• Sweden Defence minister Sten  Tolgfors’ reasoning avoids a crucial point: more and more actors – the security services and large companies, but also academics and activists – have started to see human society as nothing more than “flows” of influences. The more information channel flows are logged in detail, the better insight we gain into people’s psyches.
  • The echelon -known as the  “panspectron”, because it gathers information across the spectrum of electromagnetic signals: the computer’s “gaze” registers more than just visible light, the frequencies that the human eye can perceive. Just as the panopticon was emblematic of Foucauldian panopticism, today the panspectron symbolizes the emerging order of “panspectrocism”. It is no longer a human being that “watches” your behaviour, but a computer that predicts your behaviour by searching for patterns across a much broader register of information.
  • According to Deleuze, in emergent societies of control, we are dispersed individuals: “We no longer find ourselves dealing with the ‘mass-individual’ dyad. Individuals have become dividuals and masses, samples, data, markets, or banks.”
  • The panspectric paradox is that we can say more about individuals’ behaviour if we stop seeing them as individuals. This idea – that we are “configured” by our context – is hardly new. But what distinguishes the current era is our ability to record and analyse the impressions made on our minds: what we have read and consumed, where we have been, who we are communicating with.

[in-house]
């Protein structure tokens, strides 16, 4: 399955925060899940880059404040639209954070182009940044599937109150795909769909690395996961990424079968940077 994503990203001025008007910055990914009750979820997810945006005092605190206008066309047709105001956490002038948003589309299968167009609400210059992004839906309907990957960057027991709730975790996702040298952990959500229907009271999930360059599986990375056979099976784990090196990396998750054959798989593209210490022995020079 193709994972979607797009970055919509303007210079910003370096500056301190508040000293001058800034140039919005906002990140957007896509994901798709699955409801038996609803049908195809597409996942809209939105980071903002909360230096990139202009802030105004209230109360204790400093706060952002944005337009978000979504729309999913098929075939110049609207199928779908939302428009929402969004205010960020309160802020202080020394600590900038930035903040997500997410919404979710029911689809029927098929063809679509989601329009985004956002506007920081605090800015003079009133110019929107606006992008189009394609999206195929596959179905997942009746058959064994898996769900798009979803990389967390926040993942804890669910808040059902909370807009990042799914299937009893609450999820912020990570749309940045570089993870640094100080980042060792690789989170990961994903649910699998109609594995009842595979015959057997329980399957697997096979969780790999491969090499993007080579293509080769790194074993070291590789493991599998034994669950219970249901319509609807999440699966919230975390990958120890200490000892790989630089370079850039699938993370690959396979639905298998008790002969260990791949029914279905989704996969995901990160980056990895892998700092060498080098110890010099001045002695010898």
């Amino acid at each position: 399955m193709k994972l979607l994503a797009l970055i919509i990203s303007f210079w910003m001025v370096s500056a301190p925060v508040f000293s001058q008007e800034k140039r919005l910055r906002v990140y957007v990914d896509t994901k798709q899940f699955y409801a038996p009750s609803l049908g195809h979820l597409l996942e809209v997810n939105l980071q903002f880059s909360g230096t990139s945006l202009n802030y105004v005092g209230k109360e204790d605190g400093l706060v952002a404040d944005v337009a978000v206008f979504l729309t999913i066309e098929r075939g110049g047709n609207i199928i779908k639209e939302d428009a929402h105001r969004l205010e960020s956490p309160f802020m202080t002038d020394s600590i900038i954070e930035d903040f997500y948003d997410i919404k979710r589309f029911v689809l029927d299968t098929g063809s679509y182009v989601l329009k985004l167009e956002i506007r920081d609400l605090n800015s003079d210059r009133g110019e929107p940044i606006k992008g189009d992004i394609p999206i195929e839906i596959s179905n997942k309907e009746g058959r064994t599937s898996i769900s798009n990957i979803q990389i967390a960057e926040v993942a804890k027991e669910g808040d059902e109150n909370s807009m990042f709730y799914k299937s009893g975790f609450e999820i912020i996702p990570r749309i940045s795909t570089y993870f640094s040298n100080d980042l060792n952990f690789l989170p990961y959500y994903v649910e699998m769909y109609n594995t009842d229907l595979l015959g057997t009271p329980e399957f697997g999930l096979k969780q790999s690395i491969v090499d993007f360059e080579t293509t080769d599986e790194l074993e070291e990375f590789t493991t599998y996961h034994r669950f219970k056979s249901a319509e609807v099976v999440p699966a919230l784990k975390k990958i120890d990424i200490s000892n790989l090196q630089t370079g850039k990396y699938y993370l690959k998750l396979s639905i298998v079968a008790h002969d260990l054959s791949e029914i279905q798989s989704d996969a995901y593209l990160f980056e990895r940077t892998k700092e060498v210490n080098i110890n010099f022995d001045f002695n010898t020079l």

Read full article on Eurozine

Societatea Informationala Thursday, Sep 18 2008 

Societatea informaţională este societatea în care producerea şi consumul de informaţie este cel mai important tip de activitate. Informaţia este recunoscută drept resursă principală, tehnologiile informaţiei şi comunicaţiilor sunt tehnologii de bază, iar mediul informaţional, împreună cu cel social şi cel ecologic – un mediu de existenţă a omului.

Dimensiunile societăţii informaţionale şi a cunoasterii (SIC)